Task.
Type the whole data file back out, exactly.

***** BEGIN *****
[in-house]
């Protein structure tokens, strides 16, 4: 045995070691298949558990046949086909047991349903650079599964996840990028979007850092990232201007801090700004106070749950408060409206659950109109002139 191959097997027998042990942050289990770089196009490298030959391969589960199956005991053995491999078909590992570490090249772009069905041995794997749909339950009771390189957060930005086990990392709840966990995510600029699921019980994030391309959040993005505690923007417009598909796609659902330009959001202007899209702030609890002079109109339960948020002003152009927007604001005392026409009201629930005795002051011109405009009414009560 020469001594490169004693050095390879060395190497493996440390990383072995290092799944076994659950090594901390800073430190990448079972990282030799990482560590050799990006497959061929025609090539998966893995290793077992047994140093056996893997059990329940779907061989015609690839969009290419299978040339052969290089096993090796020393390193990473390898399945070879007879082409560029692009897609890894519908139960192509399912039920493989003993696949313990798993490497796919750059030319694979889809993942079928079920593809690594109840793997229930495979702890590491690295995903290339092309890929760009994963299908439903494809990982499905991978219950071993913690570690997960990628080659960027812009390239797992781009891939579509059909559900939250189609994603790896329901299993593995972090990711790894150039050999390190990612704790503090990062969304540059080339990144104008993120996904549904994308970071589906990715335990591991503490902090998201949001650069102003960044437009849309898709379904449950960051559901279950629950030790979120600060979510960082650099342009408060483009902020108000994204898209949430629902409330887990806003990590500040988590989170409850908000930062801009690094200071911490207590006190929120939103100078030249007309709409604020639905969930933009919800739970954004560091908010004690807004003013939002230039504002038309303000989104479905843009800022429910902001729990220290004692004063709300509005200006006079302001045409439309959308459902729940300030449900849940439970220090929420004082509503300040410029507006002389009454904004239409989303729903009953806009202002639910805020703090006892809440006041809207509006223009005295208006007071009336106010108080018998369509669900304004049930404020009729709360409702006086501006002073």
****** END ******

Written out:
[in-house]
């Protein structure tokens, strides 16, 4: 045995070691298949558990046949086909047991349903650079599964996840990028979007850092990232201007801090700004106070749950408060409206659950109109002139 191959097997027998042990942050289990770089196009490298030959391969589960199956005991053995491999078909590992570490090249772009069905041995794997749909339950009771390189957060930005086990990392709840966990995510600029699921019980994030391309959040993005505690923007417009598909796609659902330009959001202007899209702030609890002079109109339960948020002003152009927007604001005392026409009201629930005795002051011109405009009414009560 020469001594490169004693050095390879060395190497493996440390990383072995290092799944076994659950090594901390800073430190990448079972990282030799990482560590050799990006497959061929025609090539998966893995290793077992047994140093056996893997059990329940779907061989015609690839969009290419299978040339052969290089096993090796020393390193990473390898399945070879007879082409560029692009897609890894519908139960192509399912039920493989003993696949313990798993490497796919750059030319694979889809993942079928079920593809690594109840793997229930495979702890590491690295995903290339092309890929760009994963299908439903494809990982499905991978219950071993913690570690997960990628080659960027812009390239797992781009891939579509059909559900939250189609994603790896329901299993593995972090990711790894150039050999390190990612704790503090990062969304540059080339990144104008993120996904549904994308970071589906990715335990591991503490902090998201949001650069102003960044437009849309898709379904449950960051559901279950629950030790979120600060979510960082650099342009408060483009902020108000994204898209949430629902409330887990806003990590500040988590989170409850908000930062801009690094200071911490207590006190929120939103100078030249007309709409604020639905969930933009919800739970954004560091908010004690807004003013939002230039504002038309303000989104479905843009800022429910902001729990220290004692004063709300509005200006006079302001045409439309959308459902729940300030449900849940439970220090929420004082509503300040410029507006002389009454904004239409989303729903009953806009202002639910805020703090006892809440006041809207509006223009005295208006007071009336106010108080018998369509669900304004049930404020009729709360409702006086501006002073």